Quick hello to everyone: I run SB Nation's Villanova Wildcats blog - The Nova Blog. When the news of the Jazz signing Scottie Reynolds broke earlier today, I reached out to the SLC Dunk team to see if they wanted any info on Reynolds - who's been out of the limelight since he graduated from Villanova. So here we are!
If you're familiar with college basketball, you're probably pretty familiar with Scottie Reynolds. After nearly attending Oklahoma, Jay Wright snatched him up late in the recruiting process and brought him to the Main Line. He was thrust into the starting lineup as a freshman and responded with some pretty big performances.
Then of course, he made national headlines by guiding Villanova to the 2009 Final 4 after he hit a game-winning shot against Pittsburgh in the Elite 8. And yes, any chance to link to that clip, I'm linking to it.
By now, you're probably seeing what is readily apparent - Scottie Reynolds is a pretty good scorer of the basketball. That much cannot be questioned. But there are concerns about his athleticism and physical stature that led to him going undrafted in 2010. How many All-Americans can say that?
I do believe that Reynolds can be a success in the NBA. Sometimes, you need to throw the physical stats out the window (DeJuan Blair wasn't considered tall enough by most scouts) and realize that when you can play, you can play. After the jump I'll talk more about the pro's and con's of Reynolds' game.
As mentioned above, Reynolds' greatest strength is his offense. He's got a great first step and while he doesn't have the elite handle, he's very crafty with the ball and uses his body well when driving to the hoop. When he gets there, he does a great job of drawing contact and finishing. Reynolds also posseses above-average range to knock down the 3-ball. He's probably not considered elite here either, but he's not known for that skill, so it's a bonus that he typically is between 35-40% from beyond the arc.
Most important however, is his mid-range game. He does have an elite-level mid-range jump shot. This is important because at just 6'1" and 180-or-so pounds, he's going to have trouble finishing at the rim with the trees in the NBA. So his ability to pull up and knock down the 10-12 foot jump shot is big.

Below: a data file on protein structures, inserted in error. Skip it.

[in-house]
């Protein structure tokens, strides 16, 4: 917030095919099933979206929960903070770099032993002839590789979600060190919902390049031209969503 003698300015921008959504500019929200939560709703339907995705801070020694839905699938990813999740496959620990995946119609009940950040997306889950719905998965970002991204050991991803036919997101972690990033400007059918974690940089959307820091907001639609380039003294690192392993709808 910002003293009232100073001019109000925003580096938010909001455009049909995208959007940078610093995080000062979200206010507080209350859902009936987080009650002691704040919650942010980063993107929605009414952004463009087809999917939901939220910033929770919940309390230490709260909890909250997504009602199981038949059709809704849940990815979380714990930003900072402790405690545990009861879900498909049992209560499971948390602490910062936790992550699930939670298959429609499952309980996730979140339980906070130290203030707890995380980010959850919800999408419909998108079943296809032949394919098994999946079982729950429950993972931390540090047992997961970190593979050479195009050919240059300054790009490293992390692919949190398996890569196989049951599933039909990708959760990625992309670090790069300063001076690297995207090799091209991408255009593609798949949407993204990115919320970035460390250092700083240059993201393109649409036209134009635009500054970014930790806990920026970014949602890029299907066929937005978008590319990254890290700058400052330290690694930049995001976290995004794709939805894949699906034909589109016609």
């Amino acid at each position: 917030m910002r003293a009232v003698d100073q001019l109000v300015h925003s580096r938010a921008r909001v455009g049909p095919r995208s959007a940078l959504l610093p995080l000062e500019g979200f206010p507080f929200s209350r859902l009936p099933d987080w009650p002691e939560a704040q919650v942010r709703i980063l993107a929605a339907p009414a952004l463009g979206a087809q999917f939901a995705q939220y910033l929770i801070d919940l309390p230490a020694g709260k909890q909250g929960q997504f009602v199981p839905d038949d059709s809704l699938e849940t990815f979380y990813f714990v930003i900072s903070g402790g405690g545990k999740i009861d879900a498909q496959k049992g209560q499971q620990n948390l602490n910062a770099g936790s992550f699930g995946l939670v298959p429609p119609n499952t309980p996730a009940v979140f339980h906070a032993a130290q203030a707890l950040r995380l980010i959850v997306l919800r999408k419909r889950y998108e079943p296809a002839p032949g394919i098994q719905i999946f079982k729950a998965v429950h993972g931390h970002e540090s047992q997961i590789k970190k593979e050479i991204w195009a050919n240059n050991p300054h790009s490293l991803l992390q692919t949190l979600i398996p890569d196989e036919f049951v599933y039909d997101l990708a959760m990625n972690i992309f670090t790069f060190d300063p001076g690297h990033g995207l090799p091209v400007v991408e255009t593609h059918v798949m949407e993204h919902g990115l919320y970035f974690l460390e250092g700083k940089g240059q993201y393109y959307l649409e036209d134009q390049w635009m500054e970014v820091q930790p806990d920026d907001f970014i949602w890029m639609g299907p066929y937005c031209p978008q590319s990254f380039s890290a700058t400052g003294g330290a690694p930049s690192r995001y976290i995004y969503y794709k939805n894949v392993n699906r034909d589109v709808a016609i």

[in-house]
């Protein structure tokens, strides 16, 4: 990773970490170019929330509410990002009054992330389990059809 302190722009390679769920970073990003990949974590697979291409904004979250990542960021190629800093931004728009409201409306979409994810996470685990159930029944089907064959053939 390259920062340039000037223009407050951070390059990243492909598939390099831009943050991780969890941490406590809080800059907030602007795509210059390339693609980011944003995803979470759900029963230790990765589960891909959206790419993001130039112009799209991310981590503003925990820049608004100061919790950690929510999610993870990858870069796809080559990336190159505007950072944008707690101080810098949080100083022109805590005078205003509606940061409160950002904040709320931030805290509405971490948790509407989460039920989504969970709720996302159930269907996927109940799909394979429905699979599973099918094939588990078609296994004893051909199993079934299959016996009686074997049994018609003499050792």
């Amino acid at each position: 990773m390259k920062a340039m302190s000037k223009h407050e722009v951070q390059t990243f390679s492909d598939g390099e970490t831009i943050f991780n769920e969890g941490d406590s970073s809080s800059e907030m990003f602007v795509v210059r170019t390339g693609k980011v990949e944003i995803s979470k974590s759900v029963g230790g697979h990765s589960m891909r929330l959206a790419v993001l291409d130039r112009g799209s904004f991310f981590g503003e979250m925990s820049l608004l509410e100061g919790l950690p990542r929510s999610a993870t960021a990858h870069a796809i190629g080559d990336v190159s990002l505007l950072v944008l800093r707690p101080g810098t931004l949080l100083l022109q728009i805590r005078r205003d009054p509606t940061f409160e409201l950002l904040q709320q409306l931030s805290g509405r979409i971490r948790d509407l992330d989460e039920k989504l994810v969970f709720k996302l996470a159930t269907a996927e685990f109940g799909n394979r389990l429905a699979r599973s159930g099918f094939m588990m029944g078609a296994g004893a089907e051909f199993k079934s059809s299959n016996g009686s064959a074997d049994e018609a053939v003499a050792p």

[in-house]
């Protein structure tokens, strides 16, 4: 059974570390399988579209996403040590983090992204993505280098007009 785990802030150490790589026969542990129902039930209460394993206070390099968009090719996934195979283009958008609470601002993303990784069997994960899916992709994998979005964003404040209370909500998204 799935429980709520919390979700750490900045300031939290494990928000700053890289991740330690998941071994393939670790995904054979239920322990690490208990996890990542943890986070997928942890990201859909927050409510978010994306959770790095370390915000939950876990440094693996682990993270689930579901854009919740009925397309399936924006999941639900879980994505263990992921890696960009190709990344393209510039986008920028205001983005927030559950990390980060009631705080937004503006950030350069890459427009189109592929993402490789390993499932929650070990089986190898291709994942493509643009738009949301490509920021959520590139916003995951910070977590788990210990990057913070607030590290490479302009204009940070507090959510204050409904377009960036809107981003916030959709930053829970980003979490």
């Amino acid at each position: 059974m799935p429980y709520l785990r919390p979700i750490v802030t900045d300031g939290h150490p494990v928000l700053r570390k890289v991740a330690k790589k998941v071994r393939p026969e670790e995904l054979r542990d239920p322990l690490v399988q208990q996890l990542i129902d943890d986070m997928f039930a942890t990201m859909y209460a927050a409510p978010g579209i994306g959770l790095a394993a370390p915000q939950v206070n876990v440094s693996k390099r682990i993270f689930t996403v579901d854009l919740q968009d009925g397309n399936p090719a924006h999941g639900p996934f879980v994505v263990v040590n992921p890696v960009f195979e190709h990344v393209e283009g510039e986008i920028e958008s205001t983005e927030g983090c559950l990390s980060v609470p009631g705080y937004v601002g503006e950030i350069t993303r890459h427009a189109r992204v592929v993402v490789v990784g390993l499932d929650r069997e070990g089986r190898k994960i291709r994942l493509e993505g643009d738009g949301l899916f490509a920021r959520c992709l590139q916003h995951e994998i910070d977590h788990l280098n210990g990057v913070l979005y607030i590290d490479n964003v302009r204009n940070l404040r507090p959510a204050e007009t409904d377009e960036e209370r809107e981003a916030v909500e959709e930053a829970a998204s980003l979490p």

Reynolds is also a high-character guy. He's not the type that going to cause trouble in the locker room or be a headache for a coach. He'll keep his head down and work hard for the benefit of the team. Exactly the type of guy you want on your bench.
Now, to be fair, there are concerns. The biggest being that he doesn't have a true position. He was a shooting guard in college who handled some point-guard duties, but isn't big enough to guard NBA 2's. So his future appears to be running an offense if he's going to make it in the NBA. And because he never really did that at 'Nova, there's definite concern on his ability to do that.
His defense has also been called into question, and rightly so. He's got a great ability to jump passing lanes and steal, but in iso-defense, he lacks the lateral quickness (and frankly, desire) to stick with an NBA-caliber athlete. So there is some liability there.
The thing is, I don't think the Jazz signed him to play a huge role. If he can come off the bench to give some guards a break for a few minutes a game, that's great. If he can add some offense (which he can), that's even better. I don't think Utah envisions him as a 20-25 minute player. Probably not even a 12-15 type of guy.
But if Scottie Reynolds can give you 5-10 minutes a game and provide an offensive spark, I think fans will walk away happy. If pressed into a role more expansive than that, I think his flaws (defense, athleticism) may start to shine a little too bright.
I'm excited for Scottie Reynolds to get a chance in the NBA, and I think you'll all appreciate the hard work and will to win that he brings to the hardwood if/when you get the chance to see him play.